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Balancing distinction with familiarity - #MemberSpotlight

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Have you ever heard of a no-waste designer? Creative Director of Misfit Creative Pete Brady might be a first.

Pete believes that everything in design must have a purpose. There is no room for wasted space, no way that any part of a design may be left to chance. After being able to design touchpoints and collateral for the 2012 London Olympics, Pete brought his "distinct, yet familiar" style with him to Misfit Creative, a small agency that aims to "do things differently" rather than resort to the copy-paste job that is much seen in the design industry.

For this Member Spotlight, we are learning more about Pete as a creative, his life, his style and his most exciting dreams and applications – as well as the figures that inspired him the most throughout his professional life.

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How did you get into the industry?

I think like most designers it goes back to when I was a kid. Frantically scribbling patterns and then precisely colouring them in or constantly questioning everything and coming up with (what I now know to be) pointless ‘inventions’! 

I wasn’t a huge lover of school but I quickly realised the subjects that I liked and ploughed myself into those, Graphics, Art, Design Tech and Music and these are where I excelled. Before, after and during any class or free time, I would be drawing, I was always considered a Misfit by those around me. 

I left school at 16 and went straight into graphic design college to learn more about what I loved and that’s also where my freelance career started. I would take small projects from local companies for logo design which not only gave me a head start in creating a portfolio but taught me some valuable real word lessons early on. 

From there I went on to University to study BA Industrial Design where I was free to design anything from Cars to packaging. I was always questioning everything from annoying lecturers on why it ‘had to be this way’ to teaching myself new software in down time. At this moment in time I didn’t really know what I wanted to specialise in, so this gave me the freedom to explore all sides of the industry, whilst still freelancing on the side. 

When I finished university were deep into the recession where jobs were sparse, and design was still considered a mystery and didn’t have the platform it has today. Fortunately I still had a few freelance contracts so was able to ‘survive’ whilst job hunting designing for new companies that I found on Behance.

My first design agency job was in 2010 where I really landed on my feet and found myself designing packaging, advertising and products for the London 2012 Olympics and high-street jewellery brands. 

After the Olympics in 2012 was when I took the plunge. While I was at the agency I continued to freelance on the side and found that I was working all day for an agency and then freelancing all night and one had to give, so I took the decision to enter into the freelance world, which was bold given my age but I felt I had learnt a lot and made my mistakes early. 

My freelancing went from strength to strength and I saw an opening for the ‘smaller agency’ that would do things differently rather than the traditional copy paste in the design world, so I founded my first company, Misfit Creative.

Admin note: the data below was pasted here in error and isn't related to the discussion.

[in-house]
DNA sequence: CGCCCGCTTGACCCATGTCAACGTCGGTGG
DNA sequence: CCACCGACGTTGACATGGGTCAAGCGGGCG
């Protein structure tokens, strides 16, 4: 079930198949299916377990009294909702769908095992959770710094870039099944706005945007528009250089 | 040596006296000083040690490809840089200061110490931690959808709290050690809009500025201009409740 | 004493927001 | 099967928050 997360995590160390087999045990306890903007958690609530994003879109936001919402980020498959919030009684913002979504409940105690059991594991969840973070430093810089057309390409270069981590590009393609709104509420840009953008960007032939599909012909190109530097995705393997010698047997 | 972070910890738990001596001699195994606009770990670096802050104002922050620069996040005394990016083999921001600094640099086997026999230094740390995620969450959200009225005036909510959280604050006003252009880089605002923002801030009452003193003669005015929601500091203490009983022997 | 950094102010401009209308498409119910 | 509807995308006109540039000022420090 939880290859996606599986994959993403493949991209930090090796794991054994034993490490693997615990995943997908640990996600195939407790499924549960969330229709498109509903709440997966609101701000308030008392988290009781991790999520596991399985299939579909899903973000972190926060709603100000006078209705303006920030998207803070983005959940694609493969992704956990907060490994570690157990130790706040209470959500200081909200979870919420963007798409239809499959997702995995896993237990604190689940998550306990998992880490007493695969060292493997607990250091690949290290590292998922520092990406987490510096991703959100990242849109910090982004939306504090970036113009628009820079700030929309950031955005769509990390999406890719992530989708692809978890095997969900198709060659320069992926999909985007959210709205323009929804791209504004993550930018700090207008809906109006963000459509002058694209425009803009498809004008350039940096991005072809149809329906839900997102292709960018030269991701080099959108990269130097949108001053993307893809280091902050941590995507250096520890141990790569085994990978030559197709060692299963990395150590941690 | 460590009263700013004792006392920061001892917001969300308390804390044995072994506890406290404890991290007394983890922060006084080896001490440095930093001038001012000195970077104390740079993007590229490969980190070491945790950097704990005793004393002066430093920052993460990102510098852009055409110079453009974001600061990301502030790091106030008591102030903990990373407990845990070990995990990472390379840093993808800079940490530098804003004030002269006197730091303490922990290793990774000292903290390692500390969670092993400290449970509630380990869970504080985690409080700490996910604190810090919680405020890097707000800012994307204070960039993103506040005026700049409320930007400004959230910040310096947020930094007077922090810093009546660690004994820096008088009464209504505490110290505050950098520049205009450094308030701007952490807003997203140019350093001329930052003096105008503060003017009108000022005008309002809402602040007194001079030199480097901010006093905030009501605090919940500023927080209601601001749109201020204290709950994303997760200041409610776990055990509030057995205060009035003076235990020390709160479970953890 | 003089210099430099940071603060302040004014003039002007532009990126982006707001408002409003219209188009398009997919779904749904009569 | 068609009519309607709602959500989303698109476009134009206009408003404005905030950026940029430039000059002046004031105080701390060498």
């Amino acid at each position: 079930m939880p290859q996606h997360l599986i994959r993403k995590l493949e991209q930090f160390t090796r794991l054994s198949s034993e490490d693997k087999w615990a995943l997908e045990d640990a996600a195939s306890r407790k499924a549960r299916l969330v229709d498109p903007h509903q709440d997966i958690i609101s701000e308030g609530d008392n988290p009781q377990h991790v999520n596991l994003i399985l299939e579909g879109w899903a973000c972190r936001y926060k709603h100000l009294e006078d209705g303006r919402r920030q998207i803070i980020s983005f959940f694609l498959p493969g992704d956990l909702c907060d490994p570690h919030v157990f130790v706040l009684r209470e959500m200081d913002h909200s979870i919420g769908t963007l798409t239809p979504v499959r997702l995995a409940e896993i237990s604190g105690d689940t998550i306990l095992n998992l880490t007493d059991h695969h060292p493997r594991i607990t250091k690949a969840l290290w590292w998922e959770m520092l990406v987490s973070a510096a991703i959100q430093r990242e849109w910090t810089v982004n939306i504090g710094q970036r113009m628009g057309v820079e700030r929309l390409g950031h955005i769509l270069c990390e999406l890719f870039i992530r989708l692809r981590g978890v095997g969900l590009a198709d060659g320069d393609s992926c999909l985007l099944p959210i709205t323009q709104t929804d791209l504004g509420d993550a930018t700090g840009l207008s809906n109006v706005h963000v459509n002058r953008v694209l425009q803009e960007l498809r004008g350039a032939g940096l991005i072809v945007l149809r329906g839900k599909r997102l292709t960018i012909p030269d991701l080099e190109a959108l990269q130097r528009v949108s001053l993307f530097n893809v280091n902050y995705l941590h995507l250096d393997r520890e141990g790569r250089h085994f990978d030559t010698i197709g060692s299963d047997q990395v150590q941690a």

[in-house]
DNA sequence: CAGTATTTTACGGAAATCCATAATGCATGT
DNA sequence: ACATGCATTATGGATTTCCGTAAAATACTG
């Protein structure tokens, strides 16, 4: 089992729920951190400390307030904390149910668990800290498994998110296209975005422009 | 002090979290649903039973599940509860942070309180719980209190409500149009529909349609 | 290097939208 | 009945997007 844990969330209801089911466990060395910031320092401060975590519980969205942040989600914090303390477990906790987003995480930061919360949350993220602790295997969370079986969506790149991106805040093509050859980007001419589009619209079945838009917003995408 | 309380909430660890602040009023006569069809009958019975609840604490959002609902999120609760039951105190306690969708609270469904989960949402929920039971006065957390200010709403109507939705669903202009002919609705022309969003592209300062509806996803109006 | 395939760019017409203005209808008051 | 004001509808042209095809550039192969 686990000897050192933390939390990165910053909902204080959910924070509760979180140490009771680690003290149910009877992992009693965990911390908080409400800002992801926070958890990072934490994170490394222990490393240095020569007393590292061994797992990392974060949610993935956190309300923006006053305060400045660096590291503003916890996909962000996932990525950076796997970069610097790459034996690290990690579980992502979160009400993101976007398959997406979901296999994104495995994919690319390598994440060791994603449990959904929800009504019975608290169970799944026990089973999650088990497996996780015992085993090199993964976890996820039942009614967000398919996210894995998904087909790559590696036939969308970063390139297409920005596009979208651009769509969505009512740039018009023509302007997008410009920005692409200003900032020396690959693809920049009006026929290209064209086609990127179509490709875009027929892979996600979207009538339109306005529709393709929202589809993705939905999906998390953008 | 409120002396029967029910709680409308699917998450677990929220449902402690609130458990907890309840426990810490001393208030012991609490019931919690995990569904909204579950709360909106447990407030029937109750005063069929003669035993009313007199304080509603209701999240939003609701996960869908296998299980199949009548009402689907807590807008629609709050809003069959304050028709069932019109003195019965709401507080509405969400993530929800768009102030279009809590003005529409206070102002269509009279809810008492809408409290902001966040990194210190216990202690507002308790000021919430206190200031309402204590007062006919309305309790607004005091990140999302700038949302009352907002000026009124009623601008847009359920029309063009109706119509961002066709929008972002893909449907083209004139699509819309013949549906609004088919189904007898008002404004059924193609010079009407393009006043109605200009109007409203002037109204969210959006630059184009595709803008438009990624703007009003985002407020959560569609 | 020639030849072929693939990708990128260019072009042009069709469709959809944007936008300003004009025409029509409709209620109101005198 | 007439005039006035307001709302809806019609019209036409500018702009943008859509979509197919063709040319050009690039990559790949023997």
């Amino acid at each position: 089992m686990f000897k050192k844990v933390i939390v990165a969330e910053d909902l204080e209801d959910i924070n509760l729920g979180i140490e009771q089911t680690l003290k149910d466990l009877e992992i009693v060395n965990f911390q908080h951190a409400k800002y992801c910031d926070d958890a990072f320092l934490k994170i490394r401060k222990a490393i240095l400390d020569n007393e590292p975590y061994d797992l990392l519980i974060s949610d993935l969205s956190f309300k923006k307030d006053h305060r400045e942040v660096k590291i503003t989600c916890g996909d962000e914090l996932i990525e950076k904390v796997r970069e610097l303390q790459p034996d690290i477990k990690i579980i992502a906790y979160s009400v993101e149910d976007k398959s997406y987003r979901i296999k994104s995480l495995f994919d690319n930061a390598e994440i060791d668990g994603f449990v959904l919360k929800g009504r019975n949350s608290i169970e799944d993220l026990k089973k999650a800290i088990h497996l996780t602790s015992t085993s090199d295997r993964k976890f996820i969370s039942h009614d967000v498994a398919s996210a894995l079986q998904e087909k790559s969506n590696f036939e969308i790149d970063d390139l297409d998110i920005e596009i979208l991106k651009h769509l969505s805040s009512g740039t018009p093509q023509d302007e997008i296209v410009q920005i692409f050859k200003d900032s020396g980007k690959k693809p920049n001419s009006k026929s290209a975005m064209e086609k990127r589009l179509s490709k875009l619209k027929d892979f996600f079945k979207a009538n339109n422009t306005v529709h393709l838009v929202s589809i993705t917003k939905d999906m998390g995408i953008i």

Since then, Misfit has grown to a worldwide client base and I often consult on the side for a lot of brands around the world. 

I consider myself to be very fortunate, but I would definitely say I have put in the graft and learnt from some harsh lessons. 

Where are you based now and who do you work for?

I’m based in North London and for the past 12 years I have been running my own small digital studio Misfit Creative as well as consulting as a Senior UX/UI Designer for brands and companies as a such as Paris Saint-Germain, Leeds United, American Express and Cleave Court Jewellers, as well some incredible start-ups in Fintech, Crypto, Sports and Wellness. My particular focus is on UX/UI & branding and working collaboratively with clients to take their digital presence, apps or brand to the next level and trying to implement intelligent yet friendly solutions to a problem.

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If you weren’t in your current industry, what would you be doing?

I have a few passions in my life, including photography, music and food. I think without a doubt I would be a Chef! I think cooking and design have a lot in common and I find it fascinating that a taste, smell or experience can transport you back to a memory or a moment in time anywhere in the world, as can a piece of artwork or immersive experience or photograph. 

I’m also a keen beer brewer with the hopes of starting a small micro-brewery soon. 

Can you explain your creative process?

My creative process differs somewhat project by project, but a common theme is research. 

Whether designing a new app or a new brand, benchmarking what is currently out there is a necessity and finding the pain points or areas of improvement really help come up with new ideas and interactions. 

If I’m branding, I delve into books and my Phaidon annual of Graphic Design, if I’m designing apps my go to place would be dribbble for styles and current trends. If it's advertising, I get out of the studio and digest the city to see what really speaks to me. Sometimes there is no better inspiration than immersing yourself in the daily life of a city.
To this day I still always sketch first, different shapes for logos or screen layouts for Apps before I move to the mac and start building the style and layering up high fidelity designs.